The streets of Annville were bustling Saturday, June 8, with the 35th annual Historic Old Annville Day in full swing.

150 vendors set up along eight blocks of West Main Street to serve crowd of attendees under a bright blue sky. Local crafters, small businesses, nonprofits, and more set up Saturday to share art, food, ideas, and more with their community. The event is organized by Friends of Old Annville.

Artist Dale Kelley celebrated local history and culture with his drybrushed works largely depicting nearby sites and scenes.

“It keeps it in people’s mind that there are neat historic landscapes in our area,” explained Kelley.

Dr. Robert Silverman of Tooth Acres Farm Woodturning hoped not just to sell wooden pieces, but catch up with former clients in the community.

Dr. Robert Silverman shows off his woodturned art.

“I had a practice downtown for 40 years and this is a good chance to catch up with old patients,” explained the retired dentist. “It’s also a way for me to show off my work to them.”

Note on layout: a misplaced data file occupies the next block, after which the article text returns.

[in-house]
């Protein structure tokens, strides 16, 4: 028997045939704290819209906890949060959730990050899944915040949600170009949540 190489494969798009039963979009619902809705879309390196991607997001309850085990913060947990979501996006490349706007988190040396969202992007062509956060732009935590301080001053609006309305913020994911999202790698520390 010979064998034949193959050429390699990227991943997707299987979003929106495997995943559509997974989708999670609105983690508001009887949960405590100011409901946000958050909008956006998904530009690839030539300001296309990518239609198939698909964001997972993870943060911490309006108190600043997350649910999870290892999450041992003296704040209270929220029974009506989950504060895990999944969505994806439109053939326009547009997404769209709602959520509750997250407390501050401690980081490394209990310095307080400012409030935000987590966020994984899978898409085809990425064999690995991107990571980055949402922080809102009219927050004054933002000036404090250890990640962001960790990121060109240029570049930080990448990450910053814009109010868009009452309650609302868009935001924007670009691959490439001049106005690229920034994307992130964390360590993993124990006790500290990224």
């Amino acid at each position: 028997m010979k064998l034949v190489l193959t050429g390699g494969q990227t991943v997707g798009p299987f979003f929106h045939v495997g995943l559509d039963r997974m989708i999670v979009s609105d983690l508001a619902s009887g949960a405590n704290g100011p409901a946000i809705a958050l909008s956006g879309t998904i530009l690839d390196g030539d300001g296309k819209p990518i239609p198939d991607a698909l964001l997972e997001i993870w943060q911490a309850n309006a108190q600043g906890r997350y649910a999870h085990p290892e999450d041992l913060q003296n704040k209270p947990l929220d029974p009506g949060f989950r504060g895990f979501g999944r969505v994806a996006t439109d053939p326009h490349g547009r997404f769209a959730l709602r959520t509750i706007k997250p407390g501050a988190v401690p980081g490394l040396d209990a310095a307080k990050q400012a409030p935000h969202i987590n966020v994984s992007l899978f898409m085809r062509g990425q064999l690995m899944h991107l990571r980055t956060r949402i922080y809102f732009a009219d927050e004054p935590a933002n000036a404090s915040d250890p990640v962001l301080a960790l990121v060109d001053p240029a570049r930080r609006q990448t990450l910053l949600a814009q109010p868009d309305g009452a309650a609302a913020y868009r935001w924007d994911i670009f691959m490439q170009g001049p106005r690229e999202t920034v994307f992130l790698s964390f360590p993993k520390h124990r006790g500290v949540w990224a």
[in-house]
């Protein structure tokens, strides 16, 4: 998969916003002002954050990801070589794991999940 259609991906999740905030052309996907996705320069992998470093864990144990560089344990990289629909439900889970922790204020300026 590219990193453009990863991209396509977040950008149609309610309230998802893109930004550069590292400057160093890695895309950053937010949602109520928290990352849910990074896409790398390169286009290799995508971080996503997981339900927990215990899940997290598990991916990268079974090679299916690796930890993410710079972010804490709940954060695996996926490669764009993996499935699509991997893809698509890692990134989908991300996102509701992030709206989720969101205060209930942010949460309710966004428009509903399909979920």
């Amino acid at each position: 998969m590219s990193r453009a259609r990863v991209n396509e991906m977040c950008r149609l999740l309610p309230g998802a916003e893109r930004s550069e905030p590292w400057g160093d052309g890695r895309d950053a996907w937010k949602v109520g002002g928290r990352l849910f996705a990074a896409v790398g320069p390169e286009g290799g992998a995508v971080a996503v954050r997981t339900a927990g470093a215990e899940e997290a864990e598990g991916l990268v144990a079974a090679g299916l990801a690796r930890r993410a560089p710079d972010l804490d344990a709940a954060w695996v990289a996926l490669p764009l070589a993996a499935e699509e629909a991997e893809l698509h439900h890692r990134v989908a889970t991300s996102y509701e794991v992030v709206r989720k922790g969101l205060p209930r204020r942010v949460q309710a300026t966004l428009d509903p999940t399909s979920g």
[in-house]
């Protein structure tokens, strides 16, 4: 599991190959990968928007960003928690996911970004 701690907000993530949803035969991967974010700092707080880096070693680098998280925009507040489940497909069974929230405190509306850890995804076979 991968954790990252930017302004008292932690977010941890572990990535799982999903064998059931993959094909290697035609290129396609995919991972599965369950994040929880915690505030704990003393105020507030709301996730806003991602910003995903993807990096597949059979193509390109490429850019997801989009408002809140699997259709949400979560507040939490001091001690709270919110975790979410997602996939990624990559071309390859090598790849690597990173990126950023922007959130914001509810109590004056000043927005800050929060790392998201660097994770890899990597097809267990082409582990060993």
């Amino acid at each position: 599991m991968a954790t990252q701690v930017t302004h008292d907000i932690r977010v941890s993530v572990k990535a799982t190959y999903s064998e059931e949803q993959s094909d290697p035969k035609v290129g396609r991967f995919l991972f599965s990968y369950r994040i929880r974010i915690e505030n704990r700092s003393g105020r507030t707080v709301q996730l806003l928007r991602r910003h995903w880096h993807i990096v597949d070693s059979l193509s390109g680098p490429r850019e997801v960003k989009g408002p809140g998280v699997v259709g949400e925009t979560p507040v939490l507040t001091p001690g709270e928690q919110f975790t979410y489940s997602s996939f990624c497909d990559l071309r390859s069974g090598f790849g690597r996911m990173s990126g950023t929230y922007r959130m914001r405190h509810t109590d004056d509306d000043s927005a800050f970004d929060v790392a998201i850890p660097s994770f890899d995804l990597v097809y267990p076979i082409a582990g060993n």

Other vendors, like Connie Thompson of Crystal Earth, hoped to spread the word about their small businesses and expand their clientele.

“I’m here to help get my name out in Cleona,” said Thompson, who sells decor and crystals made both by herself and other American-made and fair trade sources.

For attendees who were snackish, Saturday’s event had plenty of options.

A wide variety of food trucks were stationed along the road, with offerings ranging from desserts to burgers to drinks.

Many vendors also sold food.

Chip Jacob of CJ’s Market Table sold a variety of pickles, canned preserves, hot sauces and more, mostly sourced from local farms.

“[Historic Old Annville Day is] fantastic; we’re trying to keep it local and this gives us a chance to give back to the community,” Jacob said.

The event also saw representation from a variety of nonprofits and community groups.

“We want to get more people to participate in the legal process of our county,” said Abby with the Lebanon County Democrats, which were set up to help attendees register to vote.

Throughout the day, nine musicians or musical groups performed to keep visitors entertained with everything from bluegrass to bagpipes.

Missed it? Keep up with Lebanon County events before they happen with LebTown’s Lebanon Valley event calendar.

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Emily Bixler was born and raised in Lebanon and now reports on local government. In her free time, she enjoys playing piano and going for hikes.


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